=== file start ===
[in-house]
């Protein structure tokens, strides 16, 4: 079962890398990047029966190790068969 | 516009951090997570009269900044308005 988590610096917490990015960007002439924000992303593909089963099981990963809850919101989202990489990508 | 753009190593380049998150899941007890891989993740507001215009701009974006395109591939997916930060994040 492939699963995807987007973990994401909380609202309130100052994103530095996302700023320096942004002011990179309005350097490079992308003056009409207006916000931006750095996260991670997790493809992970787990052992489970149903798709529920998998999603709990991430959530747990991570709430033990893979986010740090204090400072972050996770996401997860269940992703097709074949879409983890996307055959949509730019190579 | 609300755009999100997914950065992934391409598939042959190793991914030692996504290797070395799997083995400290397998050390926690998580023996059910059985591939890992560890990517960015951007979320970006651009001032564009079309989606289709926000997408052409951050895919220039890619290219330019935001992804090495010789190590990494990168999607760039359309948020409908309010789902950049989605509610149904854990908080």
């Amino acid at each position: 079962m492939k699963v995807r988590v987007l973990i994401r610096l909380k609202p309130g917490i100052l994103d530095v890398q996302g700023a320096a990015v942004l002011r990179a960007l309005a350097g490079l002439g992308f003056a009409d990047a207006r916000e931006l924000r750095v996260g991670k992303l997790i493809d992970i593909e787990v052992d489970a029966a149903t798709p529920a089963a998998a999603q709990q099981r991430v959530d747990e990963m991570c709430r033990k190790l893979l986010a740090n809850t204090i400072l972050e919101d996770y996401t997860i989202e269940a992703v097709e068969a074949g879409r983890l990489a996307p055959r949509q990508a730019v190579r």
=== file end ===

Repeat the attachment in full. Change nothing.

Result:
[in-house]
């Protein structure tokens, strides 16, 4: 079962890398990047029966190790068969 | 516009951090997570009269900044308005 988590610096917490990015960007002439924000992303593909089963099981990963809850919101989202990489990508 | 753009190593380049998150899941007890891989993740507001215009701009974006395109591939997916930060994040 492939699963995807987007973990994401909380609202309130100052994103530095996302700023320096942004002011990179309005350097490079992308003056009409207006916000931006750095996260991670997790493809992970787990052992489970149903798709529920998998999603709990991430959530747990991570709430033990893979986010740090204090400072972050996770996401997860269940992703097709074949879409983890996307055959949509730019190579 | 609300755009999100997914950065992934391409598939042959190793991914030692996504290797070395799997083995400290397998050390926690998580023996059910059985591939890992560890990517960015951007979320970006651009001032564009079309989606289709926000997408052409951050895919220039890619290219330019935001992804090495010789190590990494990168999607760039359309948020409908309010789902950049989605509610149904854990908080």
């Amino acid at each position: 079962m492939k699963v995807r988590v987007l973990i994401r610096l909380k609202p309130g917490i100052l994103d530095v890398q996302g700023a320096a990015v942004l002011r990179a960007l309005a350097g490079l002439g992308f003056a009409d990047a207006r916000e931006l924000r750095v996260g991670k992303l997790i493809d992970i593909e787990v052992d489970a029966a149903t798709p529920a089963a998998a999603q709990q099981r991430v959530d747990e990963m991570c709430r033990k190790l893979l986010a740090n809850t204090i400072l972050e919101d996770y996401t997860i989202e269940a992703v097709e068969a074949g879409r983890l990489a996307p055959r949509q990508a730019v190579r």